A Paris Review Best Book of 2015Winner of the BOA Short Fiction Prize
Like [Flannery] O'Connor's work, Reptile House
is rife with moral ambiguity and extreme violence–elegantly written, abruptly erupting, and starkly moving–as well as other forms of human and inhuman darkness. . . . But there is unadulterated joy in Reptile House
, and it lies in the inventiveness of McLean's language. Her prose is energetic and lyrical without excising ugliness . . . This skill with language makes possible the stories' portraits of human beings, so revealing in their unsentimental bleakness, and it is in this unique style that the worldhood of Reptile House
emerges. . . . To read Reptile House
is to dwell in a broken, funny, frightening, possibly doomed world–a world that may help us to read and live in our own.
Characters struggle to control slivers of their fates in the nine stories of McLean's debut. . . . McLean has a knack for stunning sentences that resonate with her characters' circumstances. . . . [She] stages yearning and stasis with poignancy and wit. –Kirkus Reviews
McLean's debut collection of short stories moves seamlessly from adultery to kidnapping, from assassination plots to extreme geothermal events, all in a voice that is spare and darkly poetic. . . . McLean's characters are lonely in their marriages, isolated from the world around them, and not generally given happy endings. What this book does offer, however, is strangely realistic glimpses into conflicts that are equal parts surreal and hyper-realistic, rendered by a voice that gracefully juxtaposes terse reportage and lyrical insight. The result is a taut volume that explores the fate of the dashed dreamer, offering charming insights into the untidy worlds of people who are not where they thought they'd be.
I am still thinking about these stories, still turning those objects over in my head like the strange but stunning artifacts of someone else's life. And that, I suppose, is Reptile House's most impressive accomplishment: for better or worse, it is the kind of book that stays with you long after you've finished it, begging to be revisited over and over again.
Upset runs rampant throughout McLean's debut work. McLean's surreal tales about ordinary characters deliver emotional truth in poetic language. Concrete and surreal, they spill beyond the conventional short story forms.
"Robin McLean writes in wonderful cascades of language. Her characters are carried along by those cascades, often unwittingly. Sometimes, as with the two young men in 'No Name Creek, ' they are carried to a happy end. More often, they seem to be, like Lilibeth in 'Cold Snap, ' overtaken by events beyond their control. Characters' own words, often inept or pathetic in light of their situations, offer ironic counterpoint. Much is laughable in these stories. Don't be deceived. Through her sly wit and humor, Robin McLean is luring readers into deeper questions." –Frank Soos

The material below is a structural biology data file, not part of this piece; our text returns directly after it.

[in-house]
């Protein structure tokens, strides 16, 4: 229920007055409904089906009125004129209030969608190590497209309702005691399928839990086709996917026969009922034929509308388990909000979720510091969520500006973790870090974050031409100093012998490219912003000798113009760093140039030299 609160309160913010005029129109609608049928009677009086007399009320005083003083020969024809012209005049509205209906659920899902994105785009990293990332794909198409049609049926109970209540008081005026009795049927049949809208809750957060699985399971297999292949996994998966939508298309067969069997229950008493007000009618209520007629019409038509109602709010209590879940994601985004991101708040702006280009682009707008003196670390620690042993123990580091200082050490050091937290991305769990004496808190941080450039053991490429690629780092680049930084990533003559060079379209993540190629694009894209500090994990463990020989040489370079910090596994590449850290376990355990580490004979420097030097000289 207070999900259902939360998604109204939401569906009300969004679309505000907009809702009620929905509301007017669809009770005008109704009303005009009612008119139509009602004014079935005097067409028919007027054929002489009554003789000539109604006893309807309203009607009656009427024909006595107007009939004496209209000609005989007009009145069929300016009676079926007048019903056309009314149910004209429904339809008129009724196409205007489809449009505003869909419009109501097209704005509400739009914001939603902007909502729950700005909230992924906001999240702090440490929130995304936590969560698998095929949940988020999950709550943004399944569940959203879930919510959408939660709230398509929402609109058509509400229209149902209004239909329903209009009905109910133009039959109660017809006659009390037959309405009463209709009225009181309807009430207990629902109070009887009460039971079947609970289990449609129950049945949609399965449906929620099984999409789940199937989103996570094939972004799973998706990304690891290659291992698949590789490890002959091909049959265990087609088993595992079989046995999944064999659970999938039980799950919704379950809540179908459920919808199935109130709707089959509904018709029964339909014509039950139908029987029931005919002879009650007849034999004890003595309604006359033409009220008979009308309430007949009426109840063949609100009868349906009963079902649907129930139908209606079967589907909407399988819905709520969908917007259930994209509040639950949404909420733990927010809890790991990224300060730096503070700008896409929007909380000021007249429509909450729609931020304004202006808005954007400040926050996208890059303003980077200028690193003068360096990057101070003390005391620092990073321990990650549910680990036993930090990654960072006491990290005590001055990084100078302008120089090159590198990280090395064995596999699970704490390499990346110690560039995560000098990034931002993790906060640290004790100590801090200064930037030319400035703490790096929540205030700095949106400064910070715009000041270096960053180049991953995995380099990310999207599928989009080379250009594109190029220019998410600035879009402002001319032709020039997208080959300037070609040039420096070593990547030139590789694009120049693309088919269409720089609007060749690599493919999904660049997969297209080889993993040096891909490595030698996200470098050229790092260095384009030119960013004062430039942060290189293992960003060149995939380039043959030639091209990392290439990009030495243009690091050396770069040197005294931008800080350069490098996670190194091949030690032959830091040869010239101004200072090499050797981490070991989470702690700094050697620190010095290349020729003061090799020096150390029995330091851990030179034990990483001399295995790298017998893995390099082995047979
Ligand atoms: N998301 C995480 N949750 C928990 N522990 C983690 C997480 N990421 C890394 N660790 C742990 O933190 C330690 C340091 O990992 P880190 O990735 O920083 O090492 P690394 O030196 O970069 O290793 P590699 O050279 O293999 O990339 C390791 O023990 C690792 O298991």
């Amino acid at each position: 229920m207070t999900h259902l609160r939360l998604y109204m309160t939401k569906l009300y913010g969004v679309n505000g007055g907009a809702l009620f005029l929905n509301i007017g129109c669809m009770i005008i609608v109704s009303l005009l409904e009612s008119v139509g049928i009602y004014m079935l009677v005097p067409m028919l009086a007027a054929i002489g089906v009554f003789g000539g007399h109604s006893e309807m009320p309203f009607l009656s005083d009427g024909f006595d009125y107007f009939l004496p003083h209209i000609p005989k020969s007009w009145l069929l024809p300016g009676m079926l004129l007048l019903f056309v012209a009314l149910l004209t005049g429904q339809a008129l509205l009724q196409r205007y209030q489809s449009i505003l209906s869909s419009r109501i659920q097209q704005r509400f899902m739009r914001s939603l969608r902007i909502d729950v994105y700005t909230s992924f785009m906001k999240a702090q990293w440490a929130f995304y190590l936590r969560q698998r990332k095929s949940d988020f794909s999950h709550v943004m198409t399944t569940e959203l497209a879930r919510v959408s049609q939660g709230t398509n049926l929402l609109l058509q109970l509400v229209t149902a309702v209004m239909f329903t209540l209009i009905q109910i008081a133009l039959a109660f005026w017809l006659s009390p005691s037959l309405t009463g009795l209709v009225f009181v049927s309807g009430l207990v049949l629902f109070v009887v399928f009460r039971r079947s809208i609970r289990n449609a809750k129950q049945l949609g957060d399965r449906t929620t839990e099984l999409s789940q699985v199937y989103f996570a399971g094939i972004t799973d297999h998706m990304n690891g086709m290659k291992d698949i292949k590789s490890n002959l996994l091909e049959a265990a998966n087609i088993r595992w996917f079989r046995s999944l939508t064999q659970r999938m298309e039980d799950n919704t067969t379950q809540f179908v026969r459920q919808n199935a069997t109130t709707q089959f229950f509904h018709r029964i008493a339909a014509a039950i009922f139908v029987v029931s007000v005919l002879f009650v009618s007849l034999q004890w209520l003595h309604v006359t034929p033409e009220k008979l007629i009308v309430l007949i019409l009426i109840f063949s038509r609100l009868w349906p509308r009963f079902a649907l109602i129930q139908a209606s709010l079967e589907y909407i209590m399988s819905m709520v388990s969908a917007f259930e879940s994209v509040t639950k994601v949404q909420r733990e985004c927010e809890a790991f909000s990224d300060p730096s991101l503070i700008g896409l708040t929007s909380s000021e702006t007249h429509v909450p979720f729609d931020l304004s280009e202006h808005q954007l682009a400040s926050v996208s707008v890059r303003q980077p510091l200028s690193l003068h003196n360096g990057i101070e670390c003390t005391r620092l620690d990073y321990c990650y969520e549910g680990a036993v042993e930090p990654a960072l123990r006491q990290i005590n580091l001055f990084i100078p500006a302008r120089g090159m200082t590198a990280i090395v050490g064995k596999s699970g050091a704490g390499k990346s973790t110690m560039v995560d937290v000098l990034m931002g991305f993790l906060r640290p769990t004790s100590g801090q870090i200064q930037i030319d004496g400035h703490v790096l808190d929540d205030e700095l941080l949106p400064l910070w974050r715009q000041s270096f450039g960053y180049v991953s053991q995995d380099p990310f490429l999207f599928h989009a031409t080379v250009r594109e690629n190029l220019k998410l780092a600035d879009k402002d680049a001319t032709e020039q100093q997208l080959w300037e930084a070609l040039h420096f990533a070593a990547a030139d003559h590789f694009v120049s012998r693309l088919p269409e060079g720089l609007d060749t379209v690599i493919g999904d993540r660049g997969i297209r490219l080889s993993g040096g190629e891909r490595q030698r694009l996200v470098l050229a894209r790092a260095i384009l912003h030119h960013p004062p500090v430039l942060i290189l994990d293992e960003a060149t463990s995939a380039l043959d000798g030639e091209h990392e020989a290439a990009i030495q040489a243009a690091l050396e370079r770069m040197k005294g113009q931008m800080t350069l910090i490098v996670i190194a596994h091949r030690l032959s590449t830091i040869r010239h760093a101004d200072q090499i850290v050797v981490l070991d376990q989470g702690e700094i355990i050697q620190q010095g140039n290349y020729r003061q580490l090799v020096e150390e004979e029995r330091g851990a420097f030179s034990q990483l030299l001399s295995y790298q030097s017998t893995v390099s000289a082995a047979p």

"Tonally and structurally, these marvelous stories have no discernable influences. In her debut collection, Robin McLean emerges as a writer with a singular voice and vision. I admire this book immoderately, and I hope that readers will find it." –Chris Bachelder
"Robin McLean's fiction is harrowing and wry and compassionate, and always both fiercely rooted in the world and fearlessly willing to take chances. I love her keen sense of our inherent strangeness, and her heartening sense of just how important it is that we never stop trying to close the gap between who are and who we aspire to be. –Jim Shepard
Once you've read these nine stories, forgetting them is as unlikely as discovering the end-point of pi. Kissing cousins to George Saunders, Donald Barthelme, and perhaps even Don DeLillo, they are nonetheless powered by a distinctive new voice. McLean dives fearlessly through the Looking Glass; she scrubs the psyche raw, perhaps in an effort to get even closer to what constitutes 'reality'. –Jim Story
Robin McLean's debut collection is electric. I recommend that you get a copy and put it at the top of your stack. –Jodi Angel Reptile House
is so wonderful. It's full of (almost) unbearable tension and what a wild ride through so many worlds. I enjoyed reading it hugely and am recommending it to all my reading/writing friends. –Kathy Anderson
When you read Robin McLean's stories, she's gonna get you. She will take you out into deep, and then deeper, water. –Noy Holland
I haven't read a book this dark and frank and sublimely written in a while. Maybe since Cormac McCarthy's No Country for Old Men
. –Alden Jones